Oppo is the former employer of OnePlus founder Pete Lau, and investment company Oppo Electronic was disclosed to be a shareholder in OnePlus.
At present, the OnePlus 3 is manufactured in Shenzen in China and at a plant in Noida in Uttar Pradesh.
Oppo too is likely to manufacture the device at its Noida factory.
The move is likely to substantially increase the availability of the much-in-demand phone.
OnePlus has managed to develop for itself an image of reliability coupled with high-end specs and affordable prices.
It has managed to cultivate a special position for itself — particularly among young male buyers — because of its focus on a single model (sometimes supplemented by a smaller version) compared to typical handset brands that have a dozen or more current models.
OnePlus has also leveraged the low-cost online retail model to keep costs low.
All this has helped the company keep its costs low in India, even as others like ViVo, Gionee and Oppo have chosen to go the traditional brick-and-mortar route, which entails higher costs and therefore higher end-customer prices.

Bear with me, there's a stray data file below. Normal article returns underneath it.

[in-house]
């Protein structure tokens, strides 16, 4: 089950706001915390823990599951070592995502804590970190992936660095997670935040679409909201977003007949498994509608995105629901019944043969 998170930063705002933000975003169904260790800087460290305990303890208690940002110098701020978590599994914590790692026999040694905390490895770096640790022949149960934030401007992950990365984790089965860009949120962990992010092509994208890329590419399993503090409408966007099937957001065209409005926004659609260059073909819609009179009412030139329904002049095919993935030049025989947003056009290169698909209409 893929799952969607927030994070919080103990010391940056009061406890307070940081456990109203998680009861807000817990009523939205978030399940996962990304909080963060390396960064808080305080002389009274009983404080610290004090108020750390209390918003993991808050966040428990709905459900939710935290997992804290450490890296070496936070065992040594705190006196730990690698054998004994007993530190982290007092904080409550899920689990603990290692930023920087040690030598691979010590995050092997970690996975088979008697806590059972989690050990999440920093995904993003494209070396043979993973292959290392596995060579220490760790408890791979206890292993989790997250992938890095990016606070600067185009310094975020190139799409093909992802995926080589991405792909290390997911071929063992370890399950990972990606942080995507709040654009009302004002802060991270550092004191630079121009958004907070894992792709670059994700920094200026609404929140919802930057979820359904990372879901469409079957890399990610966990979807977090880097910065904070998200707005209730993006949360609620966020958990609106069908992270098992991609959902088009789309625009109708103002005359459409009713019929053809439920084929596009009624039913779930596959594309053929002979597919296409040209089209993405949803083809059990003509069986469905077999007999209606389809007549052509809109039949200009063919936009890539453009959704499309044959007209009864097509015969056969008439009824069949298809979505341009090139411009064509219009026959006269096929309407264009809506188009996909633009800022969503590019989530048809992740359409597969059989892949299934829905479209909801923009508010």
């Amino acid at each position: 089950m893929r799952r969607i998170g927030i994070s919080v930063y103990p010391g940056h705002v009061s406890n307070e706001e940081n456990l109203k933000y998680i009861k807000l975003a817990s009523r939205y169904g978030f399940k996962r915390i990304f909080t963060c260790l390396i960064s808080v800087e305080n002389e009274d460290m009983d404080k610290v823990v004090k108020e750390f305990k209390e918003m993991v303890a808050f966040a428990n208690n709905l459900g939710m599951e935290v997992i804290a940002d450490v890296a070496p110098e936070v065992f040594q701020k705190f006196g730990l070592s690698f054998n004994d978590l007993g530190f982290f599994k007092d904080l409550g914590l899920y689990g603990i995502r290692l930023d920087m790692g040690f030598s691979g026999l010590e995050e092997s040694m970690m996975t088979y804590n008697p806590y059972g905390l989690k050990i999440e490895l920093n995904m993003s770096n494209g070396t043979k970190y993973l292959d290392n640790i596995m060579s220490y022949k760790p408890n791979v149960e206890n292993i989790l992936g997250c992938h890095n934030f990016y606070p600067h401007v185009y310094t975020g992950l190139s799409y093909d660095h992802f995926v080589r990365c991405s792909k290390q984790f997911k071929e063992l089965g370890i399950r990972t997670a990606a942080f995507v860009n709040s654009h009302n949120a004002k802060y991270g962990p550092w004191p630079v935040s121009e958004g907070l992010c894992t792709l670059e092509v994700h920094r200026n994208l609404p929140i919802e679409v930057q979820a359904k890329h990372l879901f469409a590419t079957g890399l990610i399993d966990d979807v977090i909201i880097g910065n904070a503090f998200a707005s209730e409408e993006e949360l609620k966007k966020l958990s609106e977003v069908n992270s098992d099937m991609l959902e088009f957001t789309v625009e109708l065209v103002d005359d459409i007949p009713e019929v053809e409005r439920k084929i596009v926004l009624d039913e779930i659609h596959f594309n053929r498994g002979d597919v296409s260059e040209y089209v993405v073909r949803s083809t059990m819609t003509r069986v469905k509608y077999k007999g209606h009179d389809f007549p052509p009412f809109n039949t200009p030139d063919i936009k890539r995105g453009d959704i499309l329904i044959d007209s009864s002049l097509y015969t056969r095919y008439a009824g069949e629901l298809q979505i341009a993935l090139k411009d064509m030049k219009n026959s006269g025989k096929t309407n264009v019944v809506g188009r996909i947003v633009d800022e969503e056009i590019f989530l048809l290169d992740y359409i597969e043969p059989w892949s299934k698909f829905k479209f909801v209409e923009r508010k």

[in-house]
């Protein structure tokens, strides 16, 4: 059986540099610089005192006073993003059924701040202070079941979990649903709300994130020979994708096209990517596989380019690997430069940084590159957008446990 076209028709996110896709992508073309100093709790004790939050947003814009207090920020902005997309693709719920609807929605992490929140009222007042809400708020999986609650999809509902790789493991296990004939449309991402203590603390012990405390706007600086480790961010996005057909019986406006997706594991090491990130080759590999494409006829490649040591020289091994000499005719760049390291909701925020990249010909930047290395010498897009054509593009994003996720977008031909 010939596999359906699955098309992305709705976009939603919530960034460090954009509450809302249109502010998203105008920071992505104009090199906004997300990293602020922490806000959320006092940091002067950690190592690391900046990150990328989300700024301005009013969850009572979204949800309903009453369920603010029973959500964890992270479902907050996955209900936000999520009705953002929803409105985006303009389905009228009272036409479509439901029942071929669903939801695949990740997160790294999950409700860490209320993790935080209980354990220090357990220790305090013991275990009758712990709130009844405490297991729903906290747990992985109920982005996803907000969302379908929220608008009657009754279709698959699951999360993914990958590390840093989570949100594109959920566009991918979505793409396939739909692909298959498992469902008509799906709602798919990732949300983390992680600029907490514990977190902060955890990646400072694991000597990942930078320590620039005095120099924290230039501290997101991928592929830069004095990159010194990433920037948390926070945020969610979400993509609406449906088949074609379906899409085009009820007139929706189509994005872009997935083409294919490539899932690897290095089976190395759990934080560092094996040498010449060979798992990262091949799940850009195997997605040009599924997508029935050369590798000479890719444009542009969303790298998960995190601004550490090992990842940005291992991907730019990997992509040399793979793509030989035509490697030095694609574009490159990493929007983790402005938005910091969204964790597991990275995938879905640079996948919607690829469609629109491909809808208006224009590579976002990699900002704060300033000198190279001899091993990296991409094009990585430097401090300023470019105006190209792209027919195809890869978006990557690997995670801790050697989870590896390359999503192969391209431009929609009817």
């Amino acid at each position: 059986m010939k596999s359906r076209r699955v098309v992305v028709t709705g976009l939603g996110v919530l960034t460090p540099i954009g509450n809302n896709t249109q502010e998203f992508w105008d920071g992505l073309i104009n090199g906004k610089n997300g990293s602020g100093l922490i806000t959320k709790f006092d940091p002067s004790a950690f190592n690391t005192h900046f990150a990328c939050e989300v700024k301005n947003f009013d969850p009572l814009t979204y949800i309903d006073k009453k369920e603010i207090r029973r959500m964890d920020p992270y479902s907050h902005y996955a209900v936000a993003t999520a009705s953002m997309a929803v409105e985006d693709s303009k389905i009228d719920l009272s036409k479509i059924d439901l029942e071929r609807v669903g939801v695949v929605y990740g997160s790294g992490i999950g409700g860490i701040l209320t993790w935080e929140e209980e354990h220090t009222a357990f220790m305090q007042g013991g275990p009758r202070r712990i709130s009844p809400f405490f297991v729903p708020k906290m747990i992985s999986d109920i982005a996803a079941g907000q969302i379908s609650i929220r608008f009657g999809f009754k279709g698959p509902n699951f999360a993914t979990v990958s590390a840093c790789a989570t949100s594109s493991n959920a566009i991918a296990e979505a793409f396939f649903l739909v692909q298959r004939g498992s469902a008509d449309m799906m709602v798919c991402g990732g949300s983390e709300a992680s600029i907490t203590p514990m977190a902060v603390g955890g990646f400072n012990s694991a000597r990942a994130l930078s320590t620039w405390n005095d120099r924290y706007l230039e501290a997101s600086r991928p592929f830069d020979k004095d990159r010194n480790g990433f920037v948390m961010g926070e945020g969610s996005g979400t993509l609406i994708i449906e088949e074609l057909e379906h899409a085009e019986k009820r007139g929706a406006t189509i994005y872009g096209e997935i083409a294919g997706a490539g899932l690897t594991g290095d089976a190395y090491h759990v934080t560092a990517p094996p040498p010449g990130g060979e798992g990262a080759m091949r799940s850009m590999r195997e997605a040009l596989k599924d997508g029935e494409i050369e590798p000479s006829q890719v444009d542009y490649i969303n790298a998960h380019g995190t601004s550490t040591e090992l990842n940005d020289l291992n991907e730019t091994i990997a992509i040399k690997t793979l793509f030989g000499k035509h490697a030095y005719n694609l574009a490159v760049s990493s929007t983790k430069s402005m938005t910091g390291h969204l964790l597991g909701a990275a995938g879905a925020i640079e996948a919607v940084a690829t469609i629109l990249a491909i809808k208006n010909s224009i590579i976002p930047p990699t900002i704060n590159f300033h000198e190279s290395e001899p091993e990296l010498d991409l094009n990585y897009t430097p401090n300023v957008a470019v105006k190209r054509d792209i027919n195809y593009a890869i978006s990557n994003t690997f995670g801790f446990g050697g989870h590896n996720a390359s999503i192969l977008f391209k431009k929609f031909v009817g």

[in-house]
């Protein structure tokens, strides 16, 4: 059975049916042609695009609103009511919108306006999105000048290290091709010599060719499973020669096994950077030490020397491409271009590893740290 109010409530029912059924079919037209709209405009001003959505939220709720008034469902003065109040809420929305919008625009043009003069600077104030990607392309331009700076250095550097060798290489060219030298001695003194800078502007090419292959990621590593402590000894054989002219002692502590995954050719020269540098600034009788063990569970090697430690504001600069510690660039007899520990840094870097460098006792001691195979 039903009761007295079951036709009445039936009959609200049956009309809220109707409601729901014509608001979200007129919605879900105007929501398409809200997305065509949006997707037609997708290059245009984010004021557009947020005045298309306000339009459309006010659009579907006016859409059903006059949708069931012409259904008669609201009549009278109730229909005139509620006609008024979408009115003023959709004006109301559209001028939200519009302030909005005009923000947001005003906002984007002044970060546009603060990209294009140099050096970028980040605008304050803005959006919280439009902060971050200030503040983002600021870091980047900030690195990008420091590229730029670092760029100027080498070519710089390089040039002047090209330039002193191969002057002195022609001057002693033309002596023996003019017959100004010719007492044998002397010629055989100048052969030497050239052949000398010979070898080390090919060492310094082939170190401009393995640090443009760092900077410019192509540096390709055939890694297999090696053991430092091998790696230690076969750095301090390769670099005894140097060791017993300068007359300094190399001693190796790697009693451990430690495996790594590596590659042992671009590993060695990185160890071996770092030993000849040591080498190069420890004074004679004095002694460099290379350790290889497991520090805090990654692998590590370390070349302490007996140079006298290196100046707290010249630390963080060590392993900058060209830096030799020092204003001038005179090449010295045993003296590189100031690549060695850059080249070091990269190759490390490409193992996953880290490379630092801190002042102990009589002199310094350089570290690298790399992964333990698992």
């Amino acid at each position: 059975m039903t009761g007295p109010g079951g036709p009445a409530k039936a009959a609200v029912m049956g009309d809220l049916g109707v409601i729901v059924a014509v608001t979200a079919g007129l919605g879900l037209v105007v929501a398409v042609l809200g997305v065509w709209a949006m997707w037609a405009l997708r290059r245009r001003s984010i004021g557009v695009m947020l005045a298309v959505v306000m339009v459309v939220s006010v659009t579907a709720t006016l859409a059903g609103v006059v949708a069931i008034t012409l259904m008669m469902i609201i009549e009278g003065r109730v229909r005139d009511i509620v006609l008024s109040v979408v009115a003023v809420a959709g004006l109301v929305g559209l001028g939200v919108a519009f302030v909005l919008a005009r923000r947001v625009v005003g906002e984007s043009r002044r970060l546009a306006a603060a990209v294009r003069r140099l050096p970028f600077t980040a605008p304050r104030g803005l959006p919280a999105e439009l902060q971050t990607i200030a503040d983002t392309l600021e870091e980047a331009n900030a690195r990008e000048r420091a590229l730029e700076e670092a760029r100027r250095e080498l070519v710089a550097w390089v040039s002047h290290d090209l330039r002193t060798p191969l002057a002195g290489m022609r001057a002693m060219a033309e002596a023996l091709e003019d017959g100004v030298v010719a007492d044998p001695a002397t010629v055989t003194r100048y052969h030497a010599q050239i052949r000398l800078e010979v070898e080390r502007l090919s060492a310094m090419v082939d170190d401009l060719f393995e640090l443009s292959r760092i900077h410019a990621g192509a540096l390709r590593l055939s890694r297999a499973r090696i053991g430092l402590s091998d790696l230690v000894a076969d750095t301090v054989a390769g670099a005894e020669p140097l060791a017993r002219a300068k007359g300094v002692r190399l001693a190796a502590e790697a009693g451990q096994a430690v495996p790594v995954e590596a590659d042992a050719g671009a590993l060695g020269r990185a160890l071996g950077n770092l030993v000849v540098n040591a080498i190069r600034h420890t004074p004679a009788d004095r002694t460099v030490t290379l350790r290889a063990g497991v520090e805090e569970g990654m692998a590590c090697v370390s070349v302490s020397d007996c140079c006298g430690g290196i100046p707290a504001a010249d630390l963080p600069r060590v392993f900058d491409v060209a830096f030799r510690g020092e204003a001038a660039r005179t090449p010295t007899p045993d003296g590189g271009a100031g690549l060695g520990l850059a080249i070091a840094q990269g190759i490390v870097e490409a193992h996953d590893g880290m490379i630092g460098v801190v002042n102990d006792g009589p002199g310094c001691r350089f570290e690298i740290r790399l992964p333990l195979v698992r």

However, one of the key pillars of OnePlus’ low-cost model — just-in-time manufacturing — has also been the biggest pain point for its customers in India.
The company’s models are almost never on stock at its online vendor sites and one has to wait for a particular day of the week to buy the OnePlus.
The manufacturing partnership with a player like Oppo is likely to solve this major pain point for OnePlus, while also lowering its costs.
Manufacturing smartphones in India tends to reduce total costs slightly as the Indian government has formulated its tax processes to encourage local manufacturing.
The OnePlus 3 — the third flagship model from the brand — is one of the most highly rated affordable high-end smartphones in the country, and has a 4.4 star rating on Amazon. Competitor Mi5, which is priced Rs 5000 cheaper, is rated 4.2 stars.